How to decide which ecommerce payment methods to offer? 

There are several steps to take that can help you to decide which are the best ecommerce payment methods for your business and customers. 

Analyse customer demographics 

Understanding your target audience and their preferences will help you to make sure you’re offering the website payment methods they want. Conduct market research and analyse customer data to identify the payment methods most commonly used by your target demographic. If you’re experiencing a certain issue, such as a high cart abandonment rate, this research can help you to determine the reasons why, and which payment methods might help to solve the problem. 

Consider transaction fees 

Each payment method has its own transaction fees associated with it, which can make certain options more expensive than others. While some ecommerce payment methods might be popular with your customers, they might come with higher fees, which could eat into your profit margins. It’s important to find a balance between demand and cost efficiency, perhaps by only offering more costly options for higher-cost transactions. 

Assess integration and security 

Ensure that the ecommerce payment system you choose is compatible with your ecommerce platform, and can be seamlessly integrated to minimise manual tasks. It’s also important to prioritise security features such as fraud protection and encryption, which will help to safeguard customer data. Choose a payment provider that offers integration and implementation support to make sure this process is as smooth and efficient as possible.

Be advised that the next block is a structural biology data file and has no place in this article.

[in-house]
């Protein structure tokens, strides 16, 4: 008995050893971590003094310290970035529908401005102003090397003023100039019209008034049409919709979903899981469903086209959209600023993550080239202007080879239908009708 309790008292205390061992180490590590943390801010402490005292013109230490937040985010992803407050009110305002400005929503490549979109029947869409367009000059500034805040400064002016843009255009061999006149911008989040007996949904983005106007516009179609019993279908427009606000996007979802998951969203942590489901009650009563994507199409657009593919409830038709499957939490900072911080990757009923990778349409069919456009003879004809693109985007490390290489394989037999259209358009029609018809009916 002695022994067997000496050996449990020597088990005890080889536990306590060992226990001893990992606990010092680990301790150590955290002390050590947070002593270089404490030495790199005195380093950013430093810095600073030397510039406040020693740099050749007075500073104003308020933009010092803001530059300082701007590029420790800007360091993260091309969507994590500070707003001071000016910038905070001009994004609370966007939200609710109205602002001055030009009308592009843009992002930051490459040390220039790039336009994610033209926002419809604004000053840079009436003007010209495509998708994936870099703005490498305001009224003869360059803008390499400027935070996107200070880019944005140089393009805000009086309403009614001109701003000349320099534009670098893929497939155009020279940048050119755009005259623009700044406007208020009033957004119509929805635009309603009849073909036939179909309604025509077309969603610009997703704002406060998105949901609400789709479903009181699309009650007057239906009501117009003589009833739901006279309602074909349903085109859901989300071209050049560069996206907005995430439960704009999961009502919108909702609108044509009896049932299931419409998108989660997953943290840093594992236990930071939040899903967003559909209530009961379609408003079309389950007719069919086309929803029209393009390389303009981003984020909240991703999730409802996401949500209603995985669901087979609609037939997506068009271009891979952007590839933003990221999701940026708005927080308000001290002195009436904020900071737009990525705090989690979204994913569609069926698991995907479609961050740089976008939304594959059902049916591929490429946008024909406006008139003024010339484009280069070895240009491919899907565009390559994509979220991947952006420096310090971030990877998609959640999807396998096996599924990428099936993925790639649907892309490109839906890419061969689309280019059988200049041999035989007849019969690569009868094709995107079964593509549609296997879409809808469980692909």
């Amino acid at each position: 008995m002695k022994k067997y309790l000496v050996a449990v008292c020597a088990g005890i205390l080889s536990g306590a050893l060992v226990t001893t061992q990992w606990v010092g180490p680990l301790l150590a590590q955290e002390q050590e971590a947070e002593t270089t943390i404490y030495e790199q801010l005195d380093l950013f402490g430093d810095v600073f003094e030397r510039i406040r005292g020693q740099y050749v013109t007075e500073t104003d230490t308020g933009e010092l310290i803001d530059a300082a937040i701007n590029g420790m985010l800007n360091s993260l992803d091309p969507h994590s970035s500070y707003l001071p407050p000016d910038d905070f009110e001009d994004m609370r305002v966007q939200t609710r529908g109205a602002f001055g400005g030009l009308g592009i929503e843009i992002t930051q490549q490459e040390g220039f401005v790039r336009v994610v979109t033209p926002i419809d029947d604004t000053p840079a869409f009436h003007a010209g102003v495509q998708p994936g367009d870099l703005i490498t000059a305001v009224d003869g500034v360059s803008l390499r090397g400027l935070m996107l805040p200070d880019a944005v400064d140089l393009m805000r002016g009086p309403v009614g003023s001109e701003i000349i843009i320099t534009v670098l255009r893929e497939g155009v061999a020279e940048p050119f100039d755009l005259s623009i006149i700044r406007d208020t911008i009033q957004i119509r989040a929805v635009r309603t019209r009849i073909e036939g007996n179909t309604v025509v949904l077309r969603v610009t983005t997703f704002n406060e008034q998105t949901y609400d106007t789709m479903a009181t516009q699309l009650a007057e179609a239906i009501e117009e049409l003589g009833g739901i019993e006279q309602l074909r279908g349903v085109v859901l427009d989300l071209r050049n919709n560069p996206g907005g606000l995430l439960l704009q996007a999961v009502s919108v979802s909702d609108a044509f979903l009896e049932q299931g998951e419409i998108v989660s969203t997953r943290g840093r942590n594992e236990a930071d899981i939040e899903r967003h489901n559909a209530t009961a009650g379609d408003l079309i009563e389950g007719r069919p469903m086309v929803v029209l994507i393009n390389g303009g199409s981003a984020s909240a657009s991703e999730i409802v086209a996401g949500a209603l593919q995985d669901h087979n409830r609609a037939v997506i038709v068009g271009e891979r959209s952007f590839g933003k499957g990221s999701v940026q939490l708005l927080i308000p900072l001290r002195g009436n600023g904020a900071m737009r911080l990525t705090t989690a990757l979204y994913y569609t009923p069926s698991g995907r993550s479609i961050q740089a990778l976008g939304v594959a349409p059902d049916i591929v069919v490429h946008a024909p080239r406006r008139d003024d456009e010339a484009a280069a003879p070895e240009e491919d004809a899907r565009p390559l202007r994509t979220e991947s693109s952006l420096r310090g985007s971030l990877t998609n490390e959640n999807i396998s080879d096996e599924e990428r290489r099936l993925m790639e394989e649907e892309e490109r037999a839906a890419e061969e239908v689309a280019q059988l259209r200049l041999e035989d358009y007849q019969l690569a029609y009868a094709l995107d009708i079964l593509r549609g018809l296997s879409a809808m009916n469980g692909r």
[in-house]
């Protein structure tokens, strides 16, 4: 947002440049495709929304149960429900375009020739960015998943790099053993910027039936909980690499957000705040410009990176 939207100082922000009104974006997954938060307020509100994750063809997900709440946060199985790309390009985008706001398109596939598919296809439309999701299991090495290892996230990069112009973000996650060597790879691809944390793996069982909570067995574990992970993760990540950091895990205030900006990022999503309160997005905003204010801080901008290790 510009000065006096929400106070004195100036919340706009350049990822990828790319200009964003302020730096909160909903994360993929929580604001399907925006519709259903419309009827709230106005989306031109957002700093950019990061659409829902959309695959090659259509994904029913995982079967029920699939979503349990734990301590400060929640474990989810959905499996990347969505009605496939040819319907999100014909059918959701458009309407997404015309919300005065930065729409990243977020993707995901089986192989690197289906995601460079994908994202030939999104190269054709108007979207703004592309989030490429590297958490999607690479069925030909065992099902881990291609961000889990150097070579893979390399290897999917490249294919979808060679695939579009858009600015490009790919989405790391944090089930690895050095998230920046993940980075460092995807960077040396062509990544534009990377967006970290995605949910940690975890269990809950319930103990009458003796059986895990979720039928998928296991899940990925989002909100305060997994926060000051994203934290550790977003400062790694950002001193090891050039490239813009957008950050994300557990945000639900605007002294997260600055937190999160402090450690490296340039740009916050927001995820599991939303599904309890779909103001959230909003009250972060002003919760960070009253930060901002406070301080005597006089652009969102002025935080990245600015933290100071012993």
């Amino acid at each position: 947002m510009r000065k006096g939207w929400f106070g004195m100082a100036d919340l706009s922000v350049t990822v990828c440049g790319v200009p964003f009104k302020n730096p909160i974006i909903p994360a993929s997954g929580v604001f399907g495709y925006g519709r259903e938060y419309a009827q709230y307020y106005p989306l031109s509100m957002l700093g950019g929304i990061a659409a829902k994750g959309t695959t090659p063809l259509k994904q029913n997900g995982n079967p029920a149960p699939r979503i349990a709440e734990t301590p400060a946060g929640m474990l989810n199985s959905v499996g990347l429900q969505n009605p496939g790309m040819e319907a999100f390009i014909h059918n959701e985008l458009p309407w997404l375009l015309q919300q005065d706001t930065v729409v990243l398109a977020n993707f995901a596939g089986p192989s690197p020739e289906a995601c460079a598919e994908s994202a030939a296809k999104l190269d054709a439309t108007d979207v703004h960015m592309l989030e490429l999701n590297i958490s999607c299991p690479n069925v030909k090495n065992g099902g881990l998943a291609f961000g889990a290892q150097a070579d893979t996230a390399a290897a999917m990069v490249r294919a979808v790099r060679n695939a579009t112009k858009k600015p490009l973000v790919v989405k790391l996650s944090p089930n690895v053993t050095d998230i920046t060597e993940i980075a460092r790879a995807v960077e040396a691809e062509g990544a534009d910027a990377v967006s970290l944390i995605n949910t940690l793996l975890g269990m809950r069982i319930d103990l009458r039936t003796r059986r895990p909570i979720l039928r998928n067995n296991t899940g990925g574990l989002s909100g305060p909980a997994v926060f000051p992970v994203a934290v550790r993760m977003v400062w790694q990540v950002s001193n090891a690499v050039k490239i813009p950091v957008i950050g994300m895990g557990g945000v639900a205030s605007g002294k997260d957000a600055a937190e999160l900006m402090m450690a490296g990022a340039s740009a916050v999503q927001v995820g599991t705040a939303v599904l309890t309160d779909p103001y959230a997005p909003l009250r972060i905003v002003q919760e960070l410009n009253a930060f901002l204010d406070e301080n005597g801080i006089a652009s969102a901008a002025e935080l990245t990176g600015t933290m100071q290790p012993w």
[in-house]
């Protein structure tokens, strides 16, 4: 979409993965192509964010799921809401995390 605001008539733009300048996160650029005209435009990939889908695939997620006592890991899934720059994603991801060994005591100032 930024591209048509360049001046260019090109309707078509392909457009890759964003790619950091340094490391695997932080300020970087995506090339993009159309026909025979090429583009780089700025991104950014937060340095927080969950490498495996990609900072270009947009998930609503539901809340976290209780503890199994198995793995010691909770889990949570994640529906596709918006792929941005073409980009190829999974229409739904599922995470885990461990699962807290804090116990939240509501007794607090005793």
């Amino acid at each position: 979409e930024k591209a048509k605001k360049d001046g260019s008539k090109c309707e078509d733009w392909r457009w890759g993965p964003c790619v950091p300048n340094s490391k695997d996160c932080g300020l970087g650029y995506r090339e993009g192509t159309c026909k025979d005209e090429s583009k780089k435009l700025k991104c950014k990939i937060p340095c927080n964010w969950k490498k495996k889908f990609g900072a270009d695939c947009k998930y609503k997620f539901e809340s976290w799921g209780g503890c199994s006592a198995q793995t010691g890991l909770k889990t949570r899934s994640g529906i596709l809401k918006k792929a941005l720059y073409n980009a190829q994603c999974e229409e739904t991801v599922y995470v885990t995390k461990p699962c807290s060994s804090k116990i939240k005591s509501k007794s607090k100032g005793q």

Monitor industry trends 

Take a look at which ecommerce payment methods your competitors use, and stay up to date with emerging payment technologies and trends within your industry. By keeping your finger on the pulse of new developments, you can adapt your payment options to meet evolving customer expectations. 

Boost your profits with the right ecommerce payment options 

As we’ve seen above, offering a diverse range of payment options on your ecommerce site is essential to meet customer expectations, drive sales, and ensure that your business stays competitive in this fast-moving marketplace. 

One of the great benefits of ecommerce is that it’s relatively easy to add and remove payment options as needed. If something isn’t working out, costs too much money in fees, or requires time-consuming manual administration, you can switch it out for another option. Partnering with the right payment provider allows you to implement an ecommerce payment system with broad functionality and lots of customisation options to meet the needs of your business and its customers. 

Ready to start getting paid?

Give your organisation the stability and freedom it needs to drive higher levels of growth by seamlessly automating your payment processes. Get in touch today to see how we can help your business.